RF-4.2.1. The addition of a methylene (-CH2-) group between two skeletal atoms of a fundamental parent structure is described by the prefix "homo-"; the addition of two or more methylene groups is indicated by combining an appropriate numerical prefix with "homo-", e.g., "dihomo-", "trihomo-", etc. Positions of inserted methylene groups in the modified fundamental parent structure are indicated by the locants of the added methylene group which are cited in front of the prefixes, "homo-", "dihomo-", etc.
Note: Capital letters, associated with locants of added methylene groups, where needed, have been used with prefixes such as "homo-" and "dihomo-" to indicate insertion of methylene groups into particular rings. This system is used in Chemical Abstracts index nomenclature, but is not included in these Section F recommendations because it is not as general as the locant system recommended here.RF-4.2.2. Numbering of additional skeletal atoms.
The assignment of the locant to an added methylene group depends on whether it is considered to be inserted into an atomic connector or terminal acyclic segment (see also RF-4.1.1) or into a bond connector. A bond connector is a connection between any combination of bridgehead or ring junction atoms, rings or ring systems (i.e., ring assemblies), substituted skeletal atoms, or heteroatoms. The structures below illustrate atomic connectors, bond connectors, and terminal segments.
In cholestane: 1-4, 6-7, 11-12, 15-16, and 22-24.Terminal segments:
In ergoline: 2, 4, 7-9, and 12-14.
In cholestane: 18, 19, 21, 26, and 27.Bond connectors:
In ergoline: None.
In cholestane: 5-10, 8-9, 8-14, 9-10, 13-14, 13-17, and 17-20.RF-126.96.36.199. Methylene groups inserted into an atomic connector or into a terminal segment are identified by adding a letter "a", "b", etc., to the locant of the highest numbered skeletal atom of the atomic connector or terminal segment consistent with the location of double bonds remaining in the structure (compare example 2 below and example 3 under RF-188.8.131.52). If there are equivalent atomic connectors, the highest numbered atomic connector is chosen, and the methylene group is inserted after the highest numbered skeletal atom in that connector.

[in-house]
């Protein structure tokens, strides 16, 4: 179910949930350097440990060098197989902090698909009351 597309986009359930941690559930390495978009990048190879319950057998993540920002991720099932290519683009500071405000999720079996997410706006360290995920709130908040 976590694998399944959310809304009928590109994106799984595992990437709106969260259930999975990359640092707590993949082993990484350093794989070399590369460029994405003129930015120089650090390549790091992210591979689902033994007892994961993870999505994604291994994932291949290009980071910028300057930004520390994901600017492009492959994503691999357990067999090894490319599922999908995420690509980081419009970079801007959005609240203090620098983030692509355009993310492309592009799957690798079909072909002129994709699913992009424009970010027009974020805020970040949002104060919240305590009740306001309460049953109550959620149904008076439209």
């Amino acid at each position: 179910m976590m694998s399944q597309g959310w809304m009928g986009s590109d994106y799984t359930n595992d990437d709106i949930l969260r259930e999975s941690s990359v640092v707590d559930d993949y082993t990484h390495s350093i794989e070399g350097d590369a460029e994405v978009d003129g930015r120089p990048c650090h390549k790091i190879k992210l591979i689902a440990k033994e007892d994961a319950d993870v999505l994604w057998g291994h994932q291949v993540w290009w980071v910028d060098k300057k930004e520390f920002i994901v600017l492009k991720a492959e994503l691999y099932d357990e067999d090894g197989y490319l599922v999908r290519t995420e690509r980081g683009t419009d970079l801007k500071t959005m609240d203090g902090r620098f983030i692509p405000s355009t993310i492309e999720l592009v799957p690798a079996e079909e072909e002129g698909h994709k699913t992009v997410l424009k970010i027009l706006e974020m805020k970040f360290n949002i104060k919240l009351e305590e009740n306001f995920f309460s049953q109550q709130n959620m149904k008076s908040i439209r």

In ergoline: 1-15, 3-16, 5-6, 5-10, 10-11, 11-16, and 15-16.
Note: Addition of acyclic side chains or extension of terminal segments of a side chain already attached to the basic skeleton of a fundamental parent structure may also be done by principles of substitutive nomenclature.RF-184.108.40.206. Methylene groups inserted into a bond connector are identified by citing both locants of the skeletal atoms terminating the bond connector enclosing the second (higher) number in parentheses, followed by a letter "a", "b", etc. according to the number of methylene groups.
Note: The insertion of a methylene group into a bond connector has been described by combining the capital letter(s) of the expanded ring(s) with the locant of the inserted atom derived by adding a letter "a", "b", etc., to one of the locants for the skeletal atoms terminating the ring bond connector [Rule 2S-7.4 (ref 9)].Examples:
(has been called D(17a,17b)-Dihomo-5α-pregnane)
RF-4.2.3. The insertion of a methylene group into a ring or a ring system of a fundamental parent structure that contains the maximum number of noncumulative double bonds or into a cyclic system of conjugated double bonds may create a saturated ring position that is indicated by "indicated hydrogen". The position of the inserted methylene group is prescribed by Rule RF-4.2.2, even though the saturated ring position may be elsewhere in the unsaturated ring system as denoted by the appropriate locant for the indicated hydrogen.
|Porphyrin (fundamental parent structure)||20aH-20a-Homoporphyrin|
Note 1: Although it would be quite easy to justify the omission of indicated hydrogen when the saturated position is the same as the inserted methylene group, this should not be encouraged.
Note 2: The name 20H-20a-Homoporphyrin describes an alternative tautomeric form shown below.
4. International Union of Pure and Applied Chemistry and International Union of Biochemistry, Joint Commission on Biochemical Nomenclature, "Nomenclature of Steroids", Pure Appl. Chem., 61, 1783-1822 (1989). [also in: Eur. J. Biochem., 186, 429-458 (1989) and pages xxx-lix in Dictionary of Steroids (Hill, R.A., Kirk, D.N., Makin, H.L.J. & Murphy, G.M., eds) Chapman & Hall, London 1991].
9. International Union of Pure and Applied Chemistry and International Union of Biochemistry, Commission on Biochemical Nomenclature, "The Nomenclature of Steroids Revised tentative rules, 1967.", Pure Appl. Chem., 31, 285-322 (1972). This 2nd edition has been superceded by the 1989 edition (ref 4).